I can see the dead bodies from the soldiers as young as 16. Bullets flying past me, killing my brothers, the smoke and fire from the hand grenades, people hiding from the Germans because they are scared. They don’t want to die and neither do I. People are being carried away in stretchers, tears rolling down their faces. There is blood everywhere.

Mother I feel scared of moving in to the front line. I’m petrified. It wasn’t what I expected it to be. They said the war would be over by Christmas. I feel like I’m going to get blown to pieces. I want to be with my family. I want to go home. I miss you and my family. I’m determined to survive. I don’t want to be here anymore.

I hope to speak to you soon

Love from Khudadad                                 Shae

 


 

A great presentation from the Army museum – the children were all engaged. – Staff at Starks Field School

The learning zone has improved my subject knowledge greatly. It has enabled me to teach lessons in a fun and creative way, yet still meeting all the objectives set out in the National Curriculum. – Staff at Starks Field School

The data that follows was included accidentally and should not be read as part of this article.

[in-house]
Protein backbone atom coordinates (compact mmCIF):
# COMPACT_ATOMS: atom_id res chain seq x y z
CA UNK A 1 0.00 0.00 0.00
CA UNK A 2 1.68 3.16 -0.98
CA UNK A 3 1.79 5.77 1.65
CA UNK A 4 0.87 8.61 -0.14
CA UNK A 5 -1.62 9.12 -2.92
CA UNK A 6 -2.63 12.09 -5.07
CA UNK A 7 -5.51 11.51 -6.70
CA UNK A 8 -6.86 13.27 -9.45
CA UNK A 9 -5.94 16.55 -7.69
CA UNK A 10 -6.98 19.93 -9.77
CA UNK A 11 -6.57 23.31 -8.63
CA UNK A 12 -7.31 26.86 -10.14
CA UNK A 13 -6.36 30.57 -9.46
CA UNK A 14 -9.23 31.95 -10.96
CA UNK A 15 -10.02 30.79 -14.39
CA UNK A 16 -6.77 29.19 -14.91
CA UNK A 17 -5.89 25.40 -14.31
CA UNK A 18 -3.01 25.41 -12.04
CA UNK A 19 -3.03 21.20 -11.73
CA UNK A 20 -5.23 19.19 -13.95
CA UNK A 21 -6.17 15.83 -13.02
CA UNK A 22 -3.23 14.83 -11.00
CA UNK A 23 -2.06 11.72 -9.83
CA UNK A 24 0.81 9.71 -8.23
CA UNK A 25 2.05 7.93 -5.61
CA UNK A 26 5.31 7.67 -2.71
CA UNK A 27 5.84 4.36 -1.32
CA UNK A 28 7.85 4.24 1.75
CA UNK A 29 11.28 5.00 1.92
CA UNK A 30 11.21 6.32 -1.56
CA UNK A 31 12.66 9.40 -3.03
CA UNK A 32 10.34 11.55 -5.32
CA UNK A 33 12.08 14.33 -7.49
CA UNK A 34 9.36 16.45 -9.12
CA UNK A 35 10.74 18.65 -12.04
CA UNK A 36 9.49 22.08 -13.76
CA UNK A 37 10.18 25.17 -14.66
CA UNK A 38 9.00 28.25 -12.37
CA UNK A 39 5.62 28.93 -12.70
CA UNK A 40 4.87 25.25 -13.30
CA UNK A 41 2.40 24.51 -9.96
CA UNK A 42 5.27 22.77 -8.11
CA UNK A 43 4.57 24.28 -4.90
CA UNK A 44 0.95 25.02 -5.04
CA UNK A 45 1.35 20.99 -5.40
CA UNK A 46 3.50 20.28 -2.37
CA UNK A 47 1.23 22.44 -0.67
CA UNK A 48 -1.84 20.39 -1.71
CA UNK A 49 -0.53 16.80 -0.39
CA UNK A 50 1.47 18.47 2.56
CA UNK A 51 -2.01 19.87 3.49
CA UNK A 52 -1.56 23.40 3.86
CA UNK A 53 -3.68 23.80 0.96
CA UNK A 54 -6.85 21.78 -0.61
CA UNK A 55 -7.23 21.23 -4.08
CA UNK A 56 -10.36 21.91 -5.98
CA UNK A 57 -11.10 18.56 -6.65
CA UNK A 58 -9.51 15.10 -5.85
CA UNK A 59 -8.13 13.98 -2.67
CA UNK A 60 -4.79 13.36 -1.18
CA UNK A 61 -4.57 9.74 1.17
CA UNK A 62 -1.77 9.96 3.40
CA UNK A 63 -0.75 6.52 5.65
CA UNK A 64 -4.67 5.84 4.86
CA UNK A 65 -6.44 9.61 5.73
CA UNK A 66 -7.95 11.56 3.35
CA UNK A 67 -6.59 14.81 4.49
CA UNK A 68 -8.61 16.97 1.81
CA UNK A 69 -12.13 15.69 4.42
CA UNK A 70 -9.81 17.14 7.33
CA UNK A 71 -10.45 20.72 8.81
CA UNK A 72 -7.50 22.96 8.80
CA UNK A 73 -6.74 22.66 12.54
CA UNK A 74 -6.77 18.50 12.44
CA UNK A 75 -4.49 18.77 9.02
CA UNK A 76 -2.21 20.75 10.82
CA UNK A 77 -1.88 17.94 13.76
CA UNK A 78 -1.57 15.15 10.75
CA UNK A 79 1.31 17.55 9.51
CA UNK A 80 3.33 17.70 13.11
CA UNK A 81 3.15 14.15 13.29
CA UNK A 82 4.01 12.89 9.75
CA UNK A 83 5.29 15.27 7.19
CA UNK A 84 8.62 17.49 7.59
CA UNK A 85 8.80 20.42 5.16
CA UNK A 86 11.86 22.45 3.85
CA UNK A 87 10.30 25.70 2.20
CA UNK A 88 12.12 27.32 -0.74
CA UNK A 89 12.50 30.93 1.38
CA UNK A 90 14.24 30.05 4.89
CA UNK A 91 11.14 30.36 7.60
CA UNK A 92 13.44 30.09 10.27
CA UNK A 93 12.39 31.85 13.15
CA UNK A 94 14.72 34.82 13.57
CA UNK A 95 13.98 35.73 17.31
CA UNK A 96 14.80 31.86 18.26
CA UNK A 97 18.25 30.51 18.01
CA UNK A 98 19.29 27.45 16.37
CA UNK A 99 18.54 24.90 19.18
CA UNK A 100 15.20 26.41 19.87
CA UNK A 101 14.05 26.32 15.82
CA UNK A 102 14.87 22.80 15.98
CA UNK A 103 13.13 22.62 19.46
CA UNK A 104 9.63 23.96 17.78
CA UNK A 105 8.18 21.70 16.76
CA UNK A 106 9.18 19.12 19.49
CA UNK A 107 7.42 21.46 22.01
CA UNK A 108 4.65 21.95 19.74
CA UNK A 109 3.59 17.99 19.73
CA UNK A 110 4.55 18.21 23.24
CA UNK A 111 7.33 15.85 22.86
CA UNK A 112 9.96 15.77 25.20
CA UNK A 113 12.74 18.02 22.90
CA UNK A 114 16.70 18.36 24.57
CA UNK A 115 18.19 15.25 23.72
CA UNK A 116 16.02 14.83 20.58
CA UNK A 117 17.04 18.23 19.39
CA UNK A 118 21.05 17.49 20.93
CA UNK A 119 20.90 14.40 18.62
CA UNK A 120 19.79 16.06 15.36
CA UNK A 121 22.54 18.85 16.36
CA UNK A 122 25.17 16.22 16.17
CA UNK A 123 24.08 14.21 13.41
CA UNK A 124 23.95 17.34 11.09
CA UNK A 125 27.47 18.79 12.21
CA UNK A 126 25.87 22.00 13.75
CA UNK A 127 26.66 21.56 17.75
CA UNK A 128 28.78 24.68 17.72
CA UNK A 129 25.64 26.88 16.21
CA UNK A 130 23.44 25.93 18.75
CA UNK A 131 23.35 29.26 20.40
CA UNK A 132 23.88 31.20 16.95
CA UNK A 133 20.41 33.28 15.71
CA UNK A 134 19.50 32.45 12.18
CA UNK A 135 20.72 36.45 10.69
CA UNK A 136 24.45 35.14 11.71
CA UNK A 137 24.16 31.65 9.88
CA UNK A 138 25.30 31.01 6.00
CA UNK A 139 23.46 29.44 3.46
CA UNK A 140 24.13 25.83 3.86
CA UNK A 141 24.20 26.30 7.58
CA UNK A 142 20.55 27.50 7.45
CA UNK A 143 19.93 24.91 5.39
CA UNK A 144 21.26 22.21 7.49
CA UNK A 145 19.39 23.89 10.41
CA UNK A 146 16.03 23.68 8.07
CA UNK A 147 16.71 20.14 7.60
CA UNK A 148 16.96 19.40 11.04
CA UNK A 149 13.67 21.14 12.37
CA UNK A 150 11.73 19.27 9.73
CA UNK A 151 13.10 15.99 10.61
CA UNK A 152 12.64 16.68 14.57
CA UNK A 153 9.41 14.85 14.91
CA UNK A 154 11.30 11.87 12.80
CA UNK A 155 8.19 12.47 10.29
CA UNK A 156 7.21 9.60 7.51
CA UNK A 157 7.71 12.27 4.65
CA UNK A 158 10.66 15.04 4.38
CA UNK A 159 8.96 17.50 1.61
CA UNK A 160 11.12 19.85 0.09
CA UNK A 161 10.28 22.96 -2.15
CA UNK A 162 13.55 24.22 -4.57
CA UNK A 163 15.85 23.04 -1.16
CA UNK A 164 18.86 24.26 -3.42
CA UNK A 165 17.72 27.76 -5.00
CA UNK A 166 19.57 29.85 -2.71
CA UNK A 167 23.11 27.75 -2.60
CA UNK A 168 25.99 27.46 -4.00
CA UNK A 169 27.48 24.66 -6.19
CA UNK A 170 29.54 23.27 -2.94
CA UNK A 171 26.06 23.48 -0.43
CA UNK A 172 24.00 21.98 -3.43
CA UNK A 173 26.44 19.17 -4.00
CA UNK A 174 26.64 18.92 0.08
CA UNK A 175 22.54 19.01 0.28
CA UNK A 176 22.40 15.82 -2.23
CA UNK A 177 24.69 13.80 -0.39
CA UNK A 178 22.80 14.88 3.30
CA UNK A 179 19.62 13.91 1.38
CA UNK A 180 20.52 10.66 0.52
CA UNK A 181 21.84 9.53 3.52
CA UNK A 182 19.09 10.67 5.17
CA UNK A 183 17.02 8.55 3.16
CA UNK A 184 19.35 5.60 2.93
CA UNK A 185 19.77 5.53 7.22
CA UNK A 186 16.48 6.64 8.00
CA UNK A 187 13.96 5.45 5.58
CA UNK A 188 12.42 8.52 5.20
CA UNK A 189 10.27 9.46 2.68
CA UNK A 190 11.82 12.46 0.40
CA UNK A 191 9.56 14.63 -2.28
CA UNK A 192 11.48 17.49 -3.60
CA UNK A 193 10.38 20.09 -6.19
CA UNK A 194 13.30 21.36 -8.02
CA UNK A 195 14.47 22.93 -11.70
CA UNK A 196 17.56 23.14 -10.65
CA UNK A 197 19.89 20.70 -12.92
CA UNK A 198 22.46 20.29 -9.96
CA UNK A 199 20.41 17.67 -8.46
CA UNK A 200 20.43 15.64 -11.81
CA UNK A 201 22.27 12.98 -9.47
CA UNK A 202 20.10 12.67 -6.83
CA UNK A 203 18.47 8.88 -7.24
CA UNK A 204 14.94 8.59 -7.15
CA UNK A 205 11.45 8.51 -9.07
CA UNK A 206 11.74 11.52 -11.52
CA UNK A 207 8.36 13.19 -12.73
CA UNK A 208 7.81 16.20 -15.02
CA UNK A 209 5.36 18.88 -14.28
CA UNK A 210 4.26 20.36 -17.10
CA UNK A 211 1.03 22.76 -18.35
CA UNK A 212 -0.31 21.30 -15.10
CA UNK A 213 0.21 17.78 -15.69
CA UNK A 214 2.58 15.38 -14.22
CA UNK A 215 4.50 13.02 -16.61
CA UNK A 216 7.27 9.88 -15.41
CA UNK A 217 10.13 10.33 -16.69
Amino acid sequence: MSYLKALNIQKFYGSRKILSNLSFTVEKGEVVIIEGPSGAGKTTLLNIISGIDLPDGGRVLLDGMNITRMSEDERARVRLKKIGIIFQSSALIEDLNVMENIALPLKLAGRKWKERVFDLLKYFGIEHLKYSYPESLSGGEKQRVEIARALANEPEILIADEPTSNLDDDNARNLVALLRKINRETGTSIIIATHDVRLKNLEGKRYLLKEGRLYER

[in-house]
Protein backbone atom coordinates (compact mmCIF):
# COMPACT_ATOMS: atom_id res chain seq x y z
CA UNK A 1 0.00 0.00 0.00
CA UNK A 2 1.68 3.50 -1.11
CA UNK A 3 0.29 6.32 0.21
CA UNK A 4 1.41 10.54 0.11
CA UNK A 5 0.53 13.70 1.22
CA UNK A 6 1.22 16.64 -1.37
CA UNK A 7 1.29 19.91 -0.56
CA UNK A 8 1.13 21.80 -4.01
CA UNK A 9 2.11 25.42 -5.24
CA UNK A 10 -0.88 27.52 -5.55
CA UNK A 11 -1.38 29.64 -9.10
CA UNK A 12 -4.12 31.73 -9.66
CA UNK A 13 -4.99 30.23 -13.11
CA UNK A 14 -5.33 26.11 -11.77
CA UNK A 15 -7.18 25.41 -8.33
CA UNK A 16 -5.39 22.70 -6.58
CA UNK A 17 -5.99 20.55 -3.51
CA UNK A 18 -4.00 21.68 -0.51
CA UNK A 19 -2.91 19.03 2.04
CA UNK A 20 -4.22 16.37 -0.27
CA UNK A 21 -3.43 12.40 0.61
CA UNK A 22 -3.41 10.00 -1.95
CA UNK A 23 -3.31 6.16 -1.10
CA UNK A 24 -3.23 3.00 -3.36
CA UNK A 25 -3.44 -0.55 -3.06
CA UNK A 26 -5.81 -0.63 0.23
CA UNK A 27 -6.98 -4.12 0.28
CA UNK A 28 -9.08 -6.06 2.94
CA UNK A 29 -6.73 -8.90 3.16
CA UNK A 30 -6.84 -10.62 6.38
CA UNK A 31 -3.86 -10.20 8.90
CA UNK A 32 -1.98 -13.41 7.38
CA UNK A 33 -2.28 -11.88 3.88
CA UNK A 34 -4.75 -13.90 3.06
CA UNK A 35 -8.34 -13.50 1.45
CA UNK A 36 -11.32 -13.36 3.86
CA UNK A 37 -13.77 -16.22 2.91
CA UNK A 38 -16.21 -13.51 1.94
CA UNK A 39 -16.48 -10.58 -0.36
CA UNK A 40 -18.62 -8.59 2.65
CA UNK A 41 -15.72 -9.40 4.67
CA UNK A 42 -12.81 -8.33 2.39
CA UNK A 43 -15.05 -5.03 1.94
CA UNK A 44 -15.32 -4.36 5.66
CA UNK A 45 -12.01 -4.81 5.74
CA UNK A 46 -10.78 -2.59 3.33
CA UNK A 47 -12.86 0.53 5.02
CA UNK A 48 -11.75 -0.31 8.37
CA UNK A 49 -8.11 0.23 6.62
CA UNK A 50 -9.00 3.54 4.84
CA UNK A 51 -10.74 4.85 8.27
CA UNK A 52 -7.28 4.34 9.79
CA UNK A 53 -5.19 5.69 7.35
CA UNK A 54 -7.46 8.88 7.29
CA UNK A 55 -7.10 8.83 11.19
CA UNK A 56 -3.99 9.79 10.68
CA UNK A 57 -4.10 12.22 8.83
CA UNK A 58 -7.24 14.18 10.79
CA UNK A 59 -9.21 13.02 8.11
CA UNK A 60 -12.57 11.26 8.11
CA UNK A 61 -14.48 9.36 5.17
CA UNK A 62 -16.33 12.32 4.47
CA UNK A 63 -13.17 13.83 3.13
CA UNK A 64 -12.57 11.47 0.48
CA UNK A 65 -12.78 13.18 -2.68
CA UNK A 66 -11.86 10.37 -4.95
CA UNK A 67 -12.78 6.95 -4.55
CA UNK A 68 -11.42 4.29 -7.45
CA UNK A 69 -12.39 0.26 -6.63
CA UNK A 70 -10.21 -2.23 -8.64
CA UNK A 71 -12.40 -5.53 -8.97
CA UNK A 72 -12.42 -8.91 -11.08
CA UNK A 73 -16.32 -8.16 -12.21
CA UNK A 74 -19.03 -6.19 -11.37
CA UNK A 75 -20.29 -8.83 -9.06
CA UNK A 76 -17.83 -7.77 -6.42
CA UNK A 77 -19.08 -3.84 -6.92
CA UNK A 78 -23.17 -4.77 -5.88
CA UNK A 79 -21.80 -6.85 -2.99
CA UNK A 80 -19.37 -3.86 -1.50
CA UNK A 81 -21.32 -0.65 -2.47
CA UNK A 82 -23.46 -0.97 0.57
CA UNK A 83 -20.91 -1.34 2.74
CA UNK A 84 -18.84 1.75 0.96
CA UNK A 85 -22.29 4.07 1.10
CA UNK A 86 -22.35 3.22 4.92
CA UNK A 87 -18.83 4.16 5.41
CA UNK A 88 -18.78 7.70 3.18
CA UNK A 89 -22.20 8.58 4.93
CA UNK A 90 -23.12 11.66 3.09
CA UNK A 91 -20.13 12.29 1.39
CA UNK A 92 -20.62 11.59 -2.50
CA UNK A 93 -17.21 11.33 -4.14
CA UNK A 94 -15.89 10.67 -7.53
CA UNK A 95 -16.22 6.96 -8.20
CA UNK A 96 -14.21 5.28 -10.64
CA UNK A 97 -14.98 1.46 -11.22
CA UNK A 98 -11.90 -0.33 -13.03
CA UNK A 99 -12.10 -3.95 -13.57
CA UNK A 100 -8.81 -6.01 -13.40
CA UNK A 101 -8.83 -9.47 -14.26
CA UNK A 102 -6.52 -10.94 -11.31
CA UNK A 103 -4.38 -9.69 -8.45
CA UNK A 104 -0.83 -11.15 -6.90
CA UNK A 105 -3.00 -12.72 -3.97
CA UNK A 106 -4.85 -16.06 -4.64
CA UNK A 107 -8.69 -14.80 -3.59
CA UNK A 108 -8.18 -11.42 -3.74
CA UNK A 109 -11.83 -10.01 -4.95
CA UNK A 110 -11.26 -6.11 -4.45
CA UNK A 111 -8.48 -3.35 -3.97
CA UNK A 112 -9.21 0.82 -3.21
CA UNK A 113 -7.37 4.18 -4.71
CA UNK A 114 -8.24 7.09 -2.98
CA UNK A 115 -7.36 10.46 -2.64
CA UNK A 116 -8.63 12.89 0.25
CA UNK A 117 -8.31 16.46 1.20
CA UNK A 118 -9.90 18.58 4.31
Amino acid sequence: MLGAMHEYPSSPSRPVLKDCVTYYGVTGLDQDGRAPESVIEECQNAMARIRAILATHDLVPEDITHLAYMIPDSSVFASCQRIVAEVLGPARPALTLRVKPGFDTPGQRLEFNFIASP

The puppetry session was so interactive. The final puppets are amazing! The whole school has been commenting on them! – Staff at Starks Field School

The song was owned by the children. They led the direction that the song would take and have been singing the song ever since. It has given them pride! – Staff at Starks Field School

The project went beyond my expectations. I didn’t expect the children to get as much out of it as they ended up getting. It has made the students very respectful of all that happened in WW1 and it has opened them up to the history of the British Empire and their involvement within the war. – Staff at Starks Field School

I learnt how different cultures adapted to the war e.g. Sikhs and their beliefs. – Kaya, student at Starks Field School

I learnt how to hold a rifle correctly. – Bartek, student at Starks Field School

I learnt about the different commands given in the army. – Khadijah, student at Starks Field School

We learnt how to walk like a soldier. – Oyku, student at Starks Field School

I gathered lots of information about Khudadad Khan and realised just how hard it was in the war. – Ellisia, student at Starks Field School

We really enjoyed it. Thank you Trench Brothers! – Student at Starks Field School


 


 

141126_starksfield_01